Sometimes, when the wind is wrong, aircraft landing at Lanzarote airport end up diverting to Fuerteventura.
Here’s an explanation of the set up:
There is only one runway at Lanzarote airport, and according to the wind direction, aircraft can land either from the sea (Designated 03), or over land (designated 21). Our wind is almost (!) always from the north, which is why the runway coming from the sea is generally used.
But aircraft need to be able to land and take off “into” wind, so when the wind backs to a southerly, the runway is switched so that the planes come in over land.
And now we have the problem:
The runway only has ILS (Instrument landing system) from the sea side. ILS means pilots get a visual display showing the required direction and glide slope. It can even be coupled with the automatic pilot.
Using ILS, the pilot doesn’t have to be able to see the runway to fly down to it.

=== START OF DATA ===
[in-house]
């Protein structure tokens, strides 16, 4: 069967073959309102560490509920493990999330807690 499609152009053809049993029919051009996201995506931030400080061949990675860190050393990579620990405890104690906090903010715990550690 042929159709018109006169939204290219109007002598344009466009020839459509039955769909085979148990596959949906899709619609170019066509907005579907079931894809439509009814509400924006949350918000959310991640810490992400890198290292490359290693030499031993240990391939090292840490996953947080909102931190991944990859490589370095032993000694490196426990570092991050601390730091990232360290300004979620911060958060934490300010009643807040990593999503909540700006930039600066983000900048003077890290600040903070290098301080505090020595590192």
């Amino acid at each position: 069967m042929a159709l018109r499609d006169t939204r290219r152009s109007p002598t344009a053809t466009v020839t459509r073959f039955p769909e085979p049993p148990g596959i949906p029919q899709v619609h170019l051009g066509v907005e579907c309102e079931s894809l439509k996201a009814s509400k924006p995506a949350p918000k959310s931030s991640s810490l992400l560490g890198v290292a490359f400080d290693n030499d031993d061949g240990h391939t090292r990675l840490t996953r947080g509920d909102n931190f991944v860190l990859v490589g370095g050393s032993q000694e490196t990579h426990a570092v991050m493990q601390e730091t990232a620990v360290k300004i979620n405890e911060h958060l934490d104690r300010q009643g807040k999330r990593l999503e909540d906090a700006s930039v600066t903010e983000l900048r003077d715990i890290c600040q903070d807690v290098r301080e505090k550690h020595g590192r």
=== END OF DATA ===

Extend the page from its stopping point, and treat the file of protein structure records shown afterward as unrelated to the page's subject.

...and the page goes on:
But using the land approach, without ILS, pilots have to be able to make a visual approach. They must be able to actually see the runway, and depending on the aircraft type, they have to do so at a specific height. If they can’t see it, they can’t continue the approach – the rules are very clear – and they must carry out a “Missed approach” procedure, commonly called a “go around.”
The problem can be exacerbated when southerly winds, which require landings from the land side without ILS, are combined with low cloud on the final approach, making it impossible to see the runway. The pilots have no choice, they have to go around, and ultimately, divert to the nearest accessible runway, in our case Fuerteventura.
Because of the steepness and layout of the terrain on the approach to runway 21, it is not possible to install ILS. The only way to do so would be to extend the runway some considerable distance into the ocean.
Fortunately, this is pretty rare, and something we’ve always just coped with. But it can can cause some issues with passengers and aircraft displaced.
Did you know Concord had been to Lanzarote? Concord visits Lanzarote.